2) Regarding the DIY preference. I think I had explained why from a retirement planning perspective, sometimes we need to transfer the risk to a financial institution in areas where the risk is undesired. As a retiree, you wouldn't want the risks of running out of monthly income as much as you wouldn't want to be down with long-term care, hospitalization, etc uninsured. As such, I argue that the survival income portion of your planned income stream should be an insured source. The principle is the same as why you'd--even as a retiree---want to buy long-term care and medical insurance. It's for risk transfer because you do not want to self-insure this risk. It's even more important, in my view, if your nest egg is not big, because a major slide in the financial market could reduce your capital significantly. As George Soros says, the situation today is totally different. The financial system and economic order have totally changed today, with financial derivatives (such as CDO) spreading like epidemic. You don't have to agree with me. But in a forum like this, everyone is here to share his ideas. My point is that you should seek more protection for your survival income stream since the volatility is much higher today than it was decades back, from which data supporting the SWR research is derived.
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Old 03-09-2008, 12:40 PM   #32
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You know, you guys need to get your hormones in check. Seriously.

The individual has stated he is here to learn and to discuss retirement strategies. Rather than attack, might you try to listen to what is being offered. OP has asked AdventuresAddict to post his financial advisor bone fides. Why? He is here as a participant -- as he stated.

Moderators, I am asking if this can't be controlled within this string, that the topic be closed quickly.

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Old 03-09-2008, 01:24 PM   #33
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All right, I'll feed the troll

My problem with the vast majority of annuities is that you give up an amazing amount of money to shift that risk to the insurance company, and in the end you've only changed the risk, not eliminated it.

If your portfolio under performs to the degree that it would have run out by withdrawing 4% a year, isn't that insurance company very likely to be insolvent? The insurance company is buying investments in the same stock and bond markets that we are-- if they massively under perform for a decade, the insurance company is just as likely to run into financial problems as we are. Actually, probably more likely, given the way a lot of them are run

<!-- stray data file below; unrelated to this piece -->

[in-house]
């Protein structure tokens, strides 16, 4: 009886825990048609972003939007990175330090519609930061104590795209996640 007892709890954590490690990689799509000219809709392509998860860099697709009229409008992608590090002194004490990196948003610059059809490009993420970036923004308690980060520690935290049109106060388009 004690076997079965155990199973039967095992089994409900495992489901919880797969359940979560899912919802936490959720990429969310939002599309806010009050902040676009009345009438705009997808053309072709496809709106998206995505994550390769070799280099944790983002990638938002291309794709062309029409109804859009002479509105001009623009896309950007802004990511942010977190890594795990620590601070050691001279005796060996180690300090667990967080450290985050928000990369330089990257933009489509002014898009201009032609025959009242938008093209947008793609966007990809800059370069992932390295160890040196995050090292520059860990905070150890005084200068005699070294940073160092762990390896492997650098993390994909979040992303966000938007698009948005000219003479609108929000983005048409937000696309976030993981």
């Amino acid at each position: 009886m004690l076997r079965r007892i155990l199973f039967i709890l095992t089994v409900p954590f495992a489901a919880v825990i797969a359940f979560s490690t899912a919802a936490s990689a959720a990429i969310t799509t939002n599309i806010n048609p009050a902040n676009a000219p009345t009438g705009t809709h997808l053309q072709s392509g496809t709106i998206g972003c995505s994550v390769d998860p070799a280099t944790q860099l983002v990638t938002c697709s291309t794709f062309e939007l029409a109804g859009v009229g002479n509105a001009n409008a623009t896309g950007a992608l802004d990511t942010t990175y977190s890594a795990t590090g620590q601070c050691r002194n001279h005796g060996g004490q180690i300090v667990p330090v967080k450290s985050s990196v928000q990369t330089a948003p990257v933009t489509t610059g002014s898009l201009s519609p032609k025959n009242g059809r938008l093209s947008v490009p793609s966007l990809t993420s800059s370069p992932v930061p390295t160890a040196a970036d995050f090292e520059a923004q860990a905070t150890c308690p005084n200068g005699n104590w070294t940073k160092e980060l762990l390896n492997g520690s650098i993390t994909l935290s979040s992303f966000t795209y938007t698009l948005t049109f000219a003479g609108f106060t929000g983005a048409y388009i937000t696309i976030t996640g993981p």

I'd rather trust my future to a diversified portfolio of top businesses than to one insurance company, no matter how well run.
You seem to be assuming that the only plausible reason to buy an annuity is to reduce investment risk. If that were true, you'd be right.

But an annuity provides longevity insurance. In fact, in a payout variable annuity, you keep the investment risk/reward and only transfer the mortality risk.

Having said that, I'll hasten to add that deferring SS (as we've all debated at length) seems like a better way to "buy and annuity" than to buy one from a private insurer.

I'll agree with AA that people with lower assets are more likely to need insurance than people with higher assets (for example, a low asset person has more reason than a person with high assets to buy collision insurance on a $10,000 car).
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Old 03-09-2008, 02:12 PM   #34
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My problem with the vast majority of annuities is that you give up an amazing amount of money to shift that risk to the insurance company, and in the end you've only changed the risk, not eliminated it.

If your portfolio under performs to the degree that it would have run out by withdrawing 4% a year, isn't that insurance company very likely to be insolvent? The insurance company is buying investments in the same stock and bond markets that we are-- if they massively under perform for a decade, the insurance company is just as likely to run into financial problems as we are.
This is likely not true. For one, only a minority of insurance companies and possibly no life companies buy much in the way of stocks. They don't seem to share our touching faith in stocks as the antidote to inflation, and they have capital surplus rules to contend with.

Regulation is state by state but there will also be pools to at least partially protect policy holders in the event of insolvancy.